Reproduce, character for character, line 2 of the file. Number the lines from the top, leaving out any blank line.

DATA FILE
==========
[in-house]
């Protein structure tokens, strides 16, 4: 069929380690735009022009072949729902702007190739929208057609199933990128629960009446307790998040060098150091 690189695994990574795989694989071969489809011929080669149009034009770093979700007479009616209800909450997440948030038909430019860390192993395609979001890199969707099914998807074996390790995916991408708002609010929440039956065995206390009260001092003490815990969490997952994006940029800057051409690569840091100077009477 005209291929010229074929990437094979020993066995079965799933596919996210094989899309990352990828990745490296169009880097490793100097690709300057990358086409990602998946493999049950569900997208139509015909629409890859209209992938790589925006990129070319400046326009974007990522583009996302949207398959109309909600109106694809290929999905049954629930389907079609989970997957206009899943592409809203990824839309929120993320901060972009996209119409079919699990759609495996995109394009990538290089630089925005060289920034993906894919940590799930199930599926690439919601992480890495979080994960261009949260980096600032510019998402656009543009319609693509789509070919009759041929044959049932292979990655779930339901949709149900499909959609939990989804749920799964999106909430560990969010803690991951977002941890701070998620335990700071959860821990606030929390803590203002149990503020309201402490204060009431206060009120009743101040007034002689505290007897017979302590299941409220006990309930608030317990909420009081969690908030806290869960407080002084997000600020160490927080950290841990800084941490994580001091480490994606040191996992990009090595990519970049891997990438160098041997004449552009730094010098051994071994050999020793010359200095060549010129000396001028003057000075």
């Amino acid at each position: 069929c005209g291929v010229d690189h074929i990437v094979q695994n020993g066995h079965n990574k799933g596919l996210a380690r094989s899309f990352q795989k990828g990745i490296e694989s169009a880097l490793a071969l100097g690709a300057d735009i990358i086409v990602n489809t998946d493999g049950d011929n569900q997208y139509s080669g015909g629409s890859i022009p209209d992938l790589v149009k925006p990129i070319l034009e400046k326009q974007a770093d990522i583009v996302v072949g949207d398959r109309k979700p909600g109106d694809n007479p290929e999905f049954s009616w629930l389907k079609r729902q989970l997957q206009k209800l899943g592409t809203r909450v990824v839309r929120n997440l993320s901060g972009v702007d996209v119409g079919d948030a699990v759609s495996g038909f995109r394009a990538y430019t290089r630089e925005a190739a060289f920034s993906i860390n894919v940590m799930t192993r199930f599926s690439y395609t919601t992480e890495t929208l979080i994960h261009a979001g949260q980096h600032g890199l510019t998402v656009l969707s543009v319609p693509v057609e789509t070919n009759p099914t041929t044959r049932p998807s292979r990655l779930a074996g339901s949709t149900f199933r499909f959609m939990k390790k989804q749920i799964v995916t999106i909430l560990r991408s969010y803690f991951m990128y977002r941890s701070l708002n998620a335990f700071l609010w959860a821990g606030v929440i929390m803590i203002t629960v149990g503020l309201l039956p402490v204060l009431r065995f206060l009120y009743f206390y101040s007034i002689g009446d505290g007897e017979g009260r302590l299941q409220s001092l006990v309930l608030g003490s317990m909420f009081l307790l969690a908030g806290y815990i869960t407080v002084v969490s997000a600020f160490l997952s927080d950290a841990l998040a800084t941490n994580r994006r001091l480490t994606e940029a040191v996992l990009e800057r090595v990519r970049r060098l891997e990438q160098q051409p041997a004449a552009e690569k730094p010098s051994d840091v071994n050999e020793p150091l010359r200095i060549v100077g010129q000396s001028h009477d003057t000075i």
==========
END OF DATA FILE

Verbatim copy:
């Protein structure tokens, strides 16, 4: 069929380690735009022009072949729902702007190739929208057609199933990128629960009446307790998040060098150091 690189695994990574795989694989071969489809011929080669149009034009770093979700007479009616209800909450997440948030038909430019860390192993395609979001890199969707099914998807074996390790995916991408708002609010929440039956065995206390009260001092003490815990969490997952994006940029800057051409690569840091100077009477 005209291929010229074929990437094979020993066995079965799933596919996210094989899309990352990828990745490296169009880097490793100097690709300057990358086409990602998946493999049950569900997208139509015909629409890859209209992938790589925006990129070319400046326009974007990522583009996302949207398959109309909600109106694809290929999905049954629930389907079609989970997957206009899943592409809203990824839309929120993320901060972009996209119409079919699990759609495996995109394009990538290089630089925005060289920034993906894919940590799930199930599926690439919601992480890495979080994960261009949260980096600032510019998402656009543009319609693509789509070919009759041929044959049932292979990655779930339901949709149900499909959609939990989804749920799964999106909430560990969010803690991951977002941890701070998620335990700071959860821990606030929390803590203002149990503020309201402490204060009431206060009120009743101040007034002689505290007897017979302590299941409220006990309930608030317990909420009081969690908030806290869960407080002084997000600020160490927080950290841990800084941490994580001091480490994606040191996992990009090595990519970049891997990438160098041997004449552009730094010098051994071994050999020793010359200095060549010129000396001028003057000075």